The public, local law enforcement, Lake County Animal Control, the Conservation Police and other area animal hospitals all refer wildlife issues to our Good Samaritan program. Good Sam supplies and funds are used to provide the specialized care and nutritional support necessary to prepare these injured animals for release to their natural habitats. Our doctors and several staff members hold the necessary state and federal licenses that allow us to rehabilitate wildlife.
LIVING WITH WILDLIFE IN LAKE COUNTY
Best Friends Animal Hospital has been issued permits by the U.S. Fish and Wildlife Service and the Department of Natural Resources. These permits allow us to provide medical care, rehabilitation and captive rearing for native wild animals. We are legally prohibited from providing any information that would allow an unlicensed individual to care for a wild animal.
Wildlife have special nutritional, handling and housing needs that can only be met by licensed individuals. It is illegal to keep wild animals without a license for any amount of time. Failure to place an injured or orphaned wild animal with a fully trained and licensed wildlife rehabilitator can result in the death of the animal you are trying to help.
If you believe you have identified an animal in need of care, please contact us or one of the other Lake County wildlife resources.
WILDLIFE PROBLEM PREVENTION
These suggestions will help prevent problems with wildlife on your property.
- Do not feed wildlife
- Do not store garbage cans outdoors
- Keep grills and barbecues clean
- Keep pet food and water indoors, especially at night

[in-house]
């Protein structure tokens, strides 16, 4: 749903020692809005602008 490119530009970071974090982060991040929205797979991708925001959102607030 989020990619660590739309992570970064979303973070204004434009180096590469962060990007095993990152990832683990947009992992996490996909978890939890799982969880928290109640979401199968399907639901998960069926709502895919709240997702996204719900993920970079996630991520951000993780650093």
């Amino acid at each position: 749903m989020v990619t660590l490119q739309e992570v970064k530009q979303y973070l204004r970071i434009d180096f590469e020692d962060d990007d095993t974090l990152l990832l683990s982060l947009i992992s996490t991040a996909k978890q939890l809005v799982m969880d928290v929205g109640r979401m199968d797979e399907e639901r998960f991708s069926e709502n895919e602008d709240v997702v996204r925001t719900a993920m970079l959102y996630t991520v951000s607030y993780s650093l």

- Keep spillage from accumulating around bird feeders
- Trim trees that allow access to rooftops
- Install and maintain chimney caps
- Keep roof, soffit and fascia in good repair
- Block access to areas beneath decks and porches
These suggestions may help deter wildlife if they are already a problem on your property. All deterrent techniques should be started as soon as the wildlife is identified and continued for at least a week.
- Place lighting in the den and leave it on during the day.
- Place a radio, alarm clock or noisy toy in or near the den during the day.
- Place ammonia soaked rags near den, resoaking daily.
Important: Do not use the ammonia technique from March – August. During this season there may be infant animals in the den unable to escape from the toxic fumes. Call our office for more information on deterrents, or to inquire about safe wildlife relocation.
WHAT NOT TO DO
When faced with a problematic intruder or an injured wild animal, there are some actions that are never appropriate.
DO NOT USE POISONS
Poison is inhumane and may be illegal. Poisons kill indiscriminately and can impact scavengers and birds of prey, as well as neighborhood pets.
DO NOT TRAP WILD ANIMALS
Trapping and relocating a wild animal is illegal without a permit, and will generally only open a space for another animal to move in. Trapped adults may leave behind young that will die of starvation.
DO NOT REMOVE EGGS OR YOUNG ANIMALS
Baby animals are not like baby humans. Their parents do not watch them constantly, and it is normal for them to spend a lot of time alone or with siblings. If you suspect there is a genuine need to intervene with infant wildlife, please call our hospital for guidance.
DO NOT KEEP WILD ANIMALS
It is illegal to keep wild animals for even a very short time. If you find a wild animal you believe needs medical attention, please call our hospital for guidance.